Suffering the Death of a Relationship
By Simply June on September 25, 2011
Maybe a former lover suddenly walked out your relationship. Maybe it's a parent who loses the relationship with a child or maybe you've had a friendship end on a sour note. No matter the reason, you find yourself grieving the loss. It was pretty sad to hear others in my class sharing their stories of loss and despair. Death is depressing and sad. And then it happen... someone mentioned grandparents. My heart sank.
|My dear sweet grandma and I|
Then he girl two seats down from me began to tell her story. Her mother had deserted her when she was little and she is still, to this day, confused about why things happen. My professor said that when relationship ends, it is just as tough, if not tougher to deal with. This is because you know the person who left you, is still around. You have to face the fact that someone you cared for, left you by choice. It feels like getting a huge kick in the gut. It was here that I basically lost it.
|My sisters & I with my Grandpa|
I've been dealing with the death of a relationship with my mother. She was really good at making her own kids realize that we were disposable or just collateral damage. As this girl shared her story with the class, I felt those all to familiar pangs of loss, hurt & rejection and with that; One tear was replaced by many. My professor wrote on the whiteboard. In great big letters I saw this: D.A.B.D.A and we were asked to draw upon our own experiences and label each emotion. I ran through each phase in my mind.
Denial - I could not & would not believe my own mother discarded me. No matter what anyone said, I refused to believe family members could be so unfeeling and hurtful. I've only entered the denial stage a few times when it comes to my mom because I have known who she really is for my entire life, so the way she can discard or turn on people doesn't usually surprise me.
Anger - After an incident last year, it took me about 4 months before I got really angry. I could no longer overlook the obvious. Which was this: I was accused of something horrible but I had proof that they were wrong but it really didn't matter to them. I just wanted yell as loud as I could and make them listen to me, but they refused. The more I tried, the worse they made me feel and the worse I felt, they angrier I got.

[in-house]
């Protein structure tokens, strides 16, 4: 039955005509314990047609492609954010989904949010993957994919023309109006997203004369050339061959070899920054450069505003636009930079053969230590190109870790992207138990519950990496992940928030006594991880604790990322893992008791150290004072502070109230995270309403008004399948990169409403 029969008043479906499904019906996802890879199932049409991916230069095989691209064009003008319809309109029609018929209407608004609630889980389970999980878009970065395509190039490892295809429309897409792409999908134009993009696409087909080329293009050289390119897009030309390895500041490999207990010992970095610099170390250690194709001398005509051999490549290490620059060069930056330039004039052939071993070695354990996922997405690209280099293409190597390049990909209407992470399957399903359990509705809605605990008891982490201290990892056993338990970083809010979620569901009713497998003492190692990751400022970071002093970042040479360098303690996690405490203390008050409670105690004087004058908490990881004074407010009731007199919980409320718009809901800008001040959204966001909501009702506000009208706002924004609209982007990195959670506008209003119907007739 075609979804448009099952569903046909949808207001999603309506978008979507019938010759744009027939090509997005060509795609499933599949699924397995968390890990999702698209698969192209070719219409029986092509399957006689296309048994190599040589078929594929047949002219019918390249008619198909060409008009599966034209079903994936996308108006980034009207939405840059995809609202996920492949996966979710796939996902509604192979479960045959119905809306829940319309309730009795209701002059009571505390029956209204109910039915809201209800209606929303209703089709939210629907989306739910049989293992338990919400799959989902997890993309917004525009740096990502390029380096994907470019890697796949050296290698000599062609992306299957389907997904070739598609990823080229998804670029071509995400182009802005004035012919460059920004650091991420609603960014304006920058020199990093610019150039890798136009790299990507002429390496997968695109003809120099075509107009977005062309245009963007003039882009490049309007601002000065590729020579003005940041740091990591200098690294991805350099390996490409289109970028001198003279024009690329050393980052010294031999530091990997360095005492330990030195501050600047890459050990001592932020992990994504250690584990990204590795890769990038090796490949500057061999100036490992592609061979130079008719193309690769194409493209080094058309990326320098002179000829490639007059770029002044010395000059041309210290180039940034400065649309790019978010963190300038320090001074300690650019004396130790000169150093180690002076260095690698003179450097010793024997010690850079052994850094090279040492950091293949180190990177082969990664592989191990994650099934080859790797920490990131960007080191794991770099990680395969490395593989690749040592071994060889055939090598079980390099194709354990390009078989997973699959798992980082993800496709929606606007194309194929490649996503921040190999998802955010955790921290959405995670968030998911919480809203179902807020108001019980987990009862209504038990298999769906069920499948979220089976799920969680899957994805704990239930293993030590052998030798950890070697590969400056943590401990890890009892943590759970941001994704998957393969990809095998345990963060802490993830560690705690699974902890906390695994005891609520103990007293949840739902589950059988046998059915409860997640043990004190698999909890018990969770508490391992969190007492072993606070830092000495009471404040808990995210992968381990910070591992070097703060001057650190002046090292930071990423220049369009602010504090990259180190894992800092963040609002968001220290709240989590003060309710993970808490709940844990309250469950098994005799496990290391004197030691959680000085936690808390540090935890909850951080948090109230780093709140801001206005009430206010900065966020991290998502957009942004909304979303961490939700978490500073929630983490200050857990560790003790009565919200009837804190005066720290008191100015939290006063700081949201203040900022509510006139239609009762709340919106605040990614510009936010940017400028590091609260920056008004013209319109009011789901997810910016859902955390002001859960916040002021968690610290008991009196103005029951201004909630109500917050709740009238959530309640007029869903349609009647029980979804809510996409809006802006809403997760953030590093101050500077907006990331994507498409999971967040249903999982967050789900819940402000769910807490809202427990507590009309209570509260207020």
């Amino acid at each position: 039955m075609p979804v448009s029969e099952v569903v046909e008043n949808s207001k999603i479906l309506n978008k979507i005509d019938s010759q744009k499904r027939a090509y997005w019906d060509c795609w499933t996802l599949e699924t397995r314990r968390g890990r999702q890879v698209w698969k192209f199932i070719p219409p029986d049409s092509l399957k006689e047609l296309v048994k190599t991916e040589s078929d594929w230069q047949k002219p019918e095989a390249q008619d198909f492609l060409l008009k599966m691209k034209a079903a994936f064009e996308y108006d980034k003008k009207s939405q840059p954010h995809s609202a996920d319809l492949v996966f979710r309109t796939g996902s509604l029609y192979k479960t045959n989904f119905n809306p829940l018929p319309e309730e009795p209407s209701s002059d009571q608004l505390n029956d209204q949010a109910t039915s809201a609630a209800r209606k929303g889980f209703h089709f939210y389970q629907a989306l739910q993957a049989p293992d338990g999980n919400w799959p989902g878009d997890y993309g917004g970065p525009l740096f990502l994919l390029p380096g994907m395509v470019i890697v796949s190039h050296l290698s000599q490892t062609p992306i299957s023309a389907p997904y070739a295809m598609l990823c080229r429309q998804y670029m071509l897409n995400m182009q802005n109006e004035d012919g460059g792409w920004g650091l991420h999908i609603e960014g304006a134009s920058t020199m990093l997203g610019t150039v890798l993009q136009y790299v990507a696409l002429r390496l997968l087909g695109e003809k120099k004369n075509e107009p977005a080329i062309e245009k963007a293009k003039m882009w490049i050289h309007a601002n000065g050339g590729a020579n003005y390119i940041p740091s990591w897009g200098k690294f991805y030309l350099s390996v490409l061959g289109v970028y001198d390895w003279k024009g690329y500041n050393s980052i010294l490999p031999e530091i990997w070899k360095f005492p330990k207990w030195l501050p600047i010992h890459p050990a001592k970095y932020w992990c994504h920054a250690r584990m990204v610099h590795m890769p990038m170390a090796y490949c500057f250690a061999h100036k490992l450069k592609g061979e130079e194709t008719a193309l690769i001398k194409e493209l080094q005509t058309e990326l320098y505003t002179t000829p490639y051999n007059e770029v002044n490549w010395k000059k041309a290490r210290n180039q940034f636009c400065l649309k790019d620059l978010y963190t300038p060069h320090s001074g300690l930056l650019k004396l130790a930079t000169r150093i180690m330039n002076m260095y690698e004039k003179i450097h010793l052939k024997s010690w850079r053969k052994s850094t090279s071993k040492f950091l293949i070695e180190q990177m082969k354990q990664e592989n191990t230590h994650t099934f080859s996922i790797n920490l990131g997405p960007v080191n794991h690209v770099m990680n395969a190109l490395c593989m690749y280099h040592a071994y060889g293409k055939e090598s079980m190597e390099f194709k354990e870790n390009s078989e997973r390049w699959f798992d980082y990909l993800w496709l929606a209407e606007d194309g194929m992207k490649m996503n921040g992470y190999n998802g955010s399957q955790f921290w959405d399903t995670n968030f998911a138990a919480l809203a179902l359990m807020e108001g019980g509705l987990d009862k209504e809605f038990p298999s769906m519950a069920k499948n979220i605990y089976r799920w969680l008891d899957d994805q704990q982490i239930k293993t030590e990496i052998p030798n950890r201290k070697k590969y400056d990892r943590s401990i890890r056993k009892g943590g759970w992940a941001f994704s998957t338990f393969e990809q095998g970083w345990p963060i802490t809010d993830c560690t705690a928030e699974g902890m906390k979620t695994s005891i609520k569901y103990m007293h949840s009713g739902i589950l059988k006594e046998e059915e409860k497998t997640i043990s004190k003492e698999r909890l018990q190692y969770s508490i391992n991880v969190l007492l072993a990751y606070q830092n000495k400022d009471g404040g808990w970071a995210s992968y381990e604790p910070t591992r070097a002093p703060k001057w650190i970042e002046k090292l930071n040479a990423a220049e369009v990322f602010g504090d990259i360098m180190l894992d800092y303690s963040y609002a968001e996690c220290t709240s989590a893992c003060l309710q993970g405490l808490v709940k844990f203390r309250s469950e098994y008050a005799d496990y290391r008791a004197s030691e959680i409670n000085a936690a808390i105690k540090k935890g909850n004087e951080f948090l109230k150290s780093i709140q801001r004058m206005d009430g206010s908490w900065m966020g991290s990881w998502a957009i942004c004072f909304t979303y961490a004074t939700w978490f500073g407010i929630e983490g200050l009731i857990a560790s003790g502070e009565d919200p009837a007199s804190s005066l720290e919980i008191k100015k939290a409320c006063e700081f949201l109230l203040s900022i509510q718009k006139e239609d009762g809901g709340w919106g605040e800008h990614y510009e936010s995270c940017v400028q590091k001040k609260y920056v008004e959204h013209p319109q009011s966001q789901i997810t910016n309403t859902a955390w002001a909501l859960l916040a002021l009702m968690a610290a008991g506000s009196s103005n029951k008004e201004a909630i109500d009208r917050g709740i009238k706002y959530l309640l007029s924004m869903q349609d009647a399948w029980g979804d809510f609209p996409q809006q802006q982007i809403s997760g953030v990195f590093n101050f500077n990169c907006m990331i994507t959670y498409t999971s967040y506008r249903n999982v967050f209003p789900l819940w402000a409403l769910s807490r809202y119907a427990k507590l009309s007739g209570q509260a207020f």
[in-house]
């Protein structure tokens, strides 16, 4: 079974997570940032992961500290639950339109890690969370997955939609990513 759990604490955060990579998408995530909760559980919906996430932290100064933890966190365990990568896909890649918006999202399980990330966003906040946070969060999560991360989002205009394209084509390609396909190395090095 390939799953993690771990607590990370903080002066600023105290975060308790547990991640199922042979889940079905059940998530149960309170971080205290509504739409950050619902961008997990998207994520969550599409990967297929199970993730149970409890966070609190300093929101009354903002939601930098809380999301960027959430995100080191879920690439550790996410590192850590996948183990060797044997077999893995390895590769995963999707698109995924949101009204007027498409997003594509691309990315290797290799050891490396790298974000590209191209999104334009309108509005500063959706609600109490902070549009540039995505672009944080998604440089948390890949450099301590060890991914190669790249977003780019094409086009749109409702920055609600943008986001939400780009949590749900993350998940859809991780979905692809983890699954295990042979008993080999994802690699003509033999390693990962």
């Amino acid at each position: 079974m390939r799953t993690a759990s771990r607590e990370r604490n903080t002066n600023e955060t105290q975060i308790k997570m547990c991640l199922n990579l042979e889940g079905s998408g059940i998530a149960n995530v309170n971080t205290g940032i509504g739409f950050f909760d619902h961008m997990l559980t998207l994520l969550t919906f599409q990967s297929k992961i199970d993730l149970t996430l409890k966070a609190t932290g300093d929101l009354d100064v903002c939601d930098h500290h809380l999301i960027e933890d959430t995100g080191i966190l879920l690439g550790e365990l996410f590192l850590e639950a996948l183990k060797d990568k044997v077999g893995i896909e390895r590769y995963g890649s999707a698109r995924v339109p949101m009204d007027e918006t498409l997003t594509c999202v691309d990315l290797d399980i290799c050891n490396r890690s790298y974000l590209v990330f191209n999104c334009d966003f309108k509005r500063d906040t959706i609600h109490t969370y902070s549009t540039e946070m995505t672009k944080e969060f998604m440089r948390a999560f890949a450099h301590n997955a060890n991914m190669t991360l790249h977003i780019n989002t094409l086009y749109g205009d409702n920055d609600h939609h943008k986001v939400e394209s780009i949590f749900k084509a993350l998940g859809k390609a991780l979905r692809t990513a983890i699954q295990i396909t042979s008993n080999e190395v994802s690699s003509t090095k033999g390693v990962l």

Bargaining - This stage is horrible. At least it was for me. I started trying anything I could think of to bring an end to my painful reality. I was offering up my own pride and what I knew to be true in return for just a moment of time to talk but all I got was mocked and laughed at. I think I will be bouncing between
Depression - In my case, I felt more anger, frustration and helplessness. Who the heck wouldn't get depressed?! Sometimes there is just nothing you can do or say to make things better, and when I realized this, I moved on to the letter A.
Acceptance - I've accepted the fact that things are irrevocable broken but that's okay. I tried my best and that's all I can do. I have to accept that she doesn't care and possibly never did. I've known this and accepted that this is who she is for many years now. My mother is not quite right in the brain and I just have to deal with it. I have to accept that this is my reality and her loss. I have had to look back and understand that the dream of someday having that mother-daughter bond died with each lie, each hurt, and every stab in the back. I accept it all but that doesnt mean it doesn't make me sad.
Does she think no one knows the truth? Is she maybe suffering a Death of the senses? Is she ultimately doomed to be permanently stuck in DENIAL? Who knows?
Death is not always an easy topic. Talking about death or dying can be uncomfortable at times but the death of a loved one can be extremely painful. Especially if you are sitting in the back row of a classroom. It's just plain embarrassing. Next time, I am showing up with box of tissues to wipe my eyes and a pen & paper to get an autograph from Tom..... just in case.
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